Proteins are important and their structure complex. And then they move.
The way they move determines how organisms work … or fail. The shape of the protein determines its function so motion means its shape is in flux and its function dynamic. Seeing these complex molecules move means solving molecular dynamics (MD) equations for thousands of atoms.
And that’s what Amber11 PMEMD does. It solves MD equations to depict the motion of molecules taking advantage of high performance clusters, MPI, and multi-core architectures. Using these techniques, it’s able to give researchers insight into the behavior of proteins and other molecules such as Rho GTPases which initiate complex signaling pathways governing critical cellular functions.
Understanding how proteins and other molecules move is critical to understanding how organisms develop and the causes of diseases. But the computational complexity of even the smallest simulations forces researchers to
- Eliminate sections of molecules (the domain) from simulations entirely
- Use coarse grained abstractions of sections of molecules
- Simulate brief time periods where longer simulations might be more desireable
- Build programs around time slices instead of thinking about abstract workflows
Faster processing of in-silico MD simulations can show us more molecular motion sooner.
Blueridge and NCSA Lincoln both have NVIDIA Tesla S1070 General Purpose Graphics Processing Units (GPGPU). GPUs were originally for rendering graphics. But they’ve been re-purposed to address general computing problems.
The CUDA environment provides compilers, linkers, debuggers for developing GPGPU applications. The version of Amber11 PMEMD for CUDA dramatically outperforms CPU based computation methods:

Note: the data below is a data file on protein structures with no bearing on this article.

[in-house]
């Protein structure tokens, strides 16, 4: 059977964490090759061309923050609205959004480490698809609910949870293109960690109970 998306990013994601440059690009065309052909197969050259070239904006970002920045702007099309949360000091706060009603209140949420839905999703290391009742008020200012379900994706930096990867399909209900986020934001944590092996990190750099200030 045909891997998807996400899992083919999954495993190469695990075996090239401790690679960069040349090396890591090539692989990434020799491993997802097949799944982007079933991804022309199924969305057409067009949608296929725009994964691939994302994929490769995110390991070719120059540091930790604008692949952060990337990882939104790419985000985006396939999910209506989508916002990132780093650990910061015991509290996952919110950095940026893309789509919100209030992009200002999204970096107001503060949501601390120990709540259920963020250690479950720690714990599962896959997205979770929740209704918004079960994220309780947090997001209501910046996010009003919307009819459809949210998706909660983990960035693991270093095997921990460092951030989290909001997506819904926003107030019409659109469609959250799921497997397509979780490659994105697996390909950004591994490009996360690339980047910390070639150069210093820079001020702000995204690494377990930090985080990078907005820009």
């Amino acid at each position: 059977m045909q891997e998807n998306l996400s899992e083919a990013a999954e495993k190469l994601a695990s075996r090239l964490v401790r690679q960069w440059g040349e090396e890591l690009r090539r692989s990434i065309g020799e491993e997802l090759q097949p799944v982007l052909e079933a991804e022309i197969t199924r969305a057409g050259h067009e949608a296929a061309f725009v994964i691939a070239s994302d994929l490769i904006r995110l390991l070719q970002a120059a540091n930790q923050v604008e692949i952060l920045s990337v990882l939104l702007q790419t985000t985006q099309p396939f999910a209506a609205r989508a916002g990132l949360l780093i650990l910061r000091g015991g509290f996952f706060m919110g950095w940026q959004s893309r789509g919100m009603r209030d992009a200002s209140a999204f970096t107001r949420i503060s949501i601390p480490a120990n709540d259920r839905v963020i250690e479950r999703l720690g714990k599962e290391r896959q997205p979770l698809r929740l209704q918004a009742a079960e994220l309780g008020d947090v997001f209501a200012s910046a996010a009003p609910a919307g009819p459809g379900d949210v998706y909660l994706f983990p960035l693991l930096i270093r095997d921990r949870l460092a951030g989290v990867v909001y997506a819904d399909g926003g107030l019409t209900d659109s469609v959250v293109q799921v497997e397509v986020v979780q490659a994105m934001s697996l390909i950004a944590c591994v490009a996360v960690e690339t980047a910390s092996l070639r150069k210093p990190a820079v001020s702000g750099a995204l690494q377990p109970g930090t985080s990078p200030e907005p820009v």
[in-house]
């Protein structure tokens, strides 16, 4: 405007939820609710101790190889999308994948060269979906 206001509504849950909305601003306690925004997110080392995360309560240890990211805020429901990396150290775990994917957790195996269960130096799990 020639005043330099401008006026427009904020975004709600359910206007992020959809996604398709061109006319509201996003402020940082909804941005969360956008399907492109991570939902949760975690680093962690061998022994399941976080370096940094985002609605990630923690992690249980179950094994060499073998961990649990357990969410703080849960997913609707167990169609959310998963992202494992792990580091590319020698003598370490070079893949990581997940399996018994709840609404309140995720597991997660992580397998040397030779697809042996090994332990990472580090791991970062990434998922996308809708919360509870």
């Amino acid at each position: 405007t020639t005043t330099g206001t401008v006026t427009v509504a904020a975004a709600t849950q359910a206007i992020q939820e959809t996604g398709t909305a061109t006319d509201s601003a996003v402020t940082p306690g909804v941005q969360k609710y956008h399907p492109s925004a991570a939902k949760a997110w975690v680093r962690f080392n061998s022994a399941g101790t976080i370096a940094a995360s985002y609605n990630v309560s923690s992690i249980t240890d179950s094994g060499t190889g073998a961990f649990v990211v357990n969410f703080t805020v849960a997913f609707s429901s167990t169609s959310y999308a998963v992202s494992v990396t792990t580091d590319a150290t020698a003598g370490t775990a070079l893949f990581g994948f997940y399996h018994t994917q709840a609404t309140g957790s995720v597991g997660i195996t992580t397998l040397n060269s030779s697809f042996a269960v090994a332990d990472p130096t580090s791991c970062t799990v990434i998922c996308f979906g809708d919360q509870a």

Parallel Amber11 PMEMD for CUDA
I followed the instructions on the Amber site for building parallel Amber11 PMEMD for CUDA . In my environment that boiled down to the following script.
export AMBERHOME=$APP_BASE/amber11 export CUDA_HOME=/opt/cuda export MPI_HOME=/opt/mpi/intel/mvapich2-1.4 export MPIPATH=$MPI_HOME/bin export PATH=$MPIPATH:$PATH export MPI_LIBDIR2=/lib64 export MLK_HOME=/opt/intel/Compiler/11.1/current/mkl/lib/em64t . /opt/intel/Compiler/11.1/current/bin/iccvars.sh intel64 . /opt/intel/Compiler/11.1/current/bin/ifortvars.sh intel64 cd $AMBERHOME/AmberTools/src make clean ./configure -cuda -mpi intel cd ../../src make clean make cuda_parallel
Amber11 PMEMD for CUDA requires an MPI-2 implementation. Once the executable is built, run the tests. The instructions say to execute the script but this wont work on our cluster without an additional step.
This is because the MPI libraries are integrated with the cluster’s PBS/Torque scheduler so that MPI programs only work within a PBS job. The Torque qsub command provides a flag to start an interactive PBS session. I used this and also specified the GPGPU work queue, one node and 8 processes.
[scox@br0:~/app]$ qsub -I -q gpgpu -l nodes=1:ppn=8
Then I set the DO_PARALLEL environment variable
[scox@gpgpu-0-0:~/app/amber11/test]$ export DO_PARALLEL='/opt/mpi/intel/mpiexec-0.84/bin/mpiexec -n 2 -comm=pmi '
and execute the tests…
[scox@gpgpu-0-1:~/app/amber11/test]$ ./test_amber_cuda_parallel.sh Using default GPU_ID = -1 Using default PREC_MODEL = SPDP cd cuda && make -k test.pmemd.cuda.MPI GPU_ID=-1 PREC_MODEL=SPDP make: Entering directory `/home/scox/app/amber11/test/cuda' ------------------------------------ Running CUDA Implicit solvent tests. Precision Model = SPDP GPU_ID = -1 ------------------------------------ cd trpcage/ && ./Run_md_trpcage -1 SPDP netcdf.mod diffing trpcage_md.out.GPU_SPDP with trpcage_md.out PASSED ============================================================== cd myoglobin/ && ./Run_md_myoglobin -1 SPDP netcdf.mod diffing myoglobin_md.out.GPU_SPDP with myoglobin_md.out PASSED ============================================================== cd chamber/dhfr/ && ./Run.dhfr_charmm.md -1 SPDP netcdf.mod diffing mdout.dhfr_charmm_md.GPU_SPDP with mdout.dhfr_charmm_md PASSED ============================================================== .........
Now it’s time to figure out the best way to expose a GPGPU PBS queue through the OSG CE so that OSG jobs can target it.